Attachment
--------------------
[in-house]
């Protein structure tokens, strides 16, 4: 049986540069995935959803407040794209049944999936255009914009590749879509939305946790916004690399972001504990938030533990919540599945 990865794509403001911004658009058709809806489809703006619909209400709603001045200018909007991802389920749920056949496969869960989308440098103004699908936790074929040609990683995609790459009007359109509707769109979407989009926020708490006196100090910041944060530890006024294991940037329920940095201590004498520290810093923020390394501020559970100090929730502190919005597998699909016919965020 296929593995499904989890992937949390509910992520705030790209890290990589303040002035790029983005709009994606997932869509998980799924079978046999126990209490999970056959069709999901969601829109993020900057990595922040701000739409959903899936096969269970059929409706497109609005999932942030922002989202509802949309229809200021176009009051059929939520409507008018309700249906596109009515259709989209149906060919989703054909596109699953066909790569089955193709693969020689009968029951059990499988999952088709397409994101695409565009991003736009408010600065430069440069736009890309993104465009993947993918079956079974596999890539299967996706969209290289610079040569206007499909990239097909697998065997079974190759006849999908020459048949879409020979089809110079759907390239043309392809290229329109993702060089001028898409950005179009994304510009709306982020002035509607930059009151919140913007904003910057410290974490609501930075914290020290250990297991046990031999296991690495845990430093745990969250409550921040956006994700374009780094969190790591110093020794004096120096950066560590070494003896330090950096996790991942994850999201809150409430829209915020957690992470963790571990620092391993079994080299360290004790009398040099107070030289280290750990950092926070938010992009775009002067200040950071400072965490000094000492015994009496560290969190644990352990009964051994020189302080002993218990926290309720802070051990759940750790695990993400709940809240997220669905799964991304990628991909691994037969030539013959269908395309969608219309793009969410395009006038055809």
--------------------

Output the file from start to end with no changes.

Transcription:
[in-house]
């Protein structure tokens, strides 16, 4: 049986540069995935959803407040794209049944999936255009914009590749879509939305946790916004690399972001504990938030533990919540599945 990865794509403001911004658009058709809806489809703006619909209400709603001045200018909007991802389920749920056949496969869960989308440098103004699908936790074929040609990683995609790459009007359109509707769109979407989009926020708490006196100090910041944060530890006024294991940037329920940095201590004498520290810093923020390394501020559970100090929730502190919005597998699909016919965020 296929593995499904989890992937949390509910992520705030790209890290990589303040002035790029983005709009994606997932869509998980799924079978046999126990209490999970056959069709999901969601829109993020900057990595922040701000739409959903899936096969269970059929409706497109609005999932942030922002989202509802949309229809200021176009009051059929939520409507008018309700249906596109009515259709989209149906060919989703054909596109699953066909790569089955193709693969020689009968029951059990499988999952088709397409994101695409565009991003736009408010600065430069440069736009890309993104465009993947993918079956079974596999890539299967996706969209290289610079040569206007499909990239097909697998065997079974190759006849999908020459048949879409020979089809110079759907390239043309392809290229329109993702060089001028898409950005179009994304510009709306982020002035509607930059009151919140913007904003910057410290974490609501930075914290020290250990297991046990031999296991690495845990430093745990969250409550921040956006994700374009780094969190790591110093020794004096120096950066560590070494003896330090950096996790991942994850999201809150409430829209915020957690992470963790571990620092391993079994080299360290004790009398040099107070030289280290750990950092926070938010992009775009002067200040950071400072965490000094000492015994009496560290969190644990352990009964051994020189302080002993218990926290309720802070051990759940750790695990993400709940809240997220669905799964991304990628991909691994037969030539013959269908395309969608219309793009969410395009006038055809």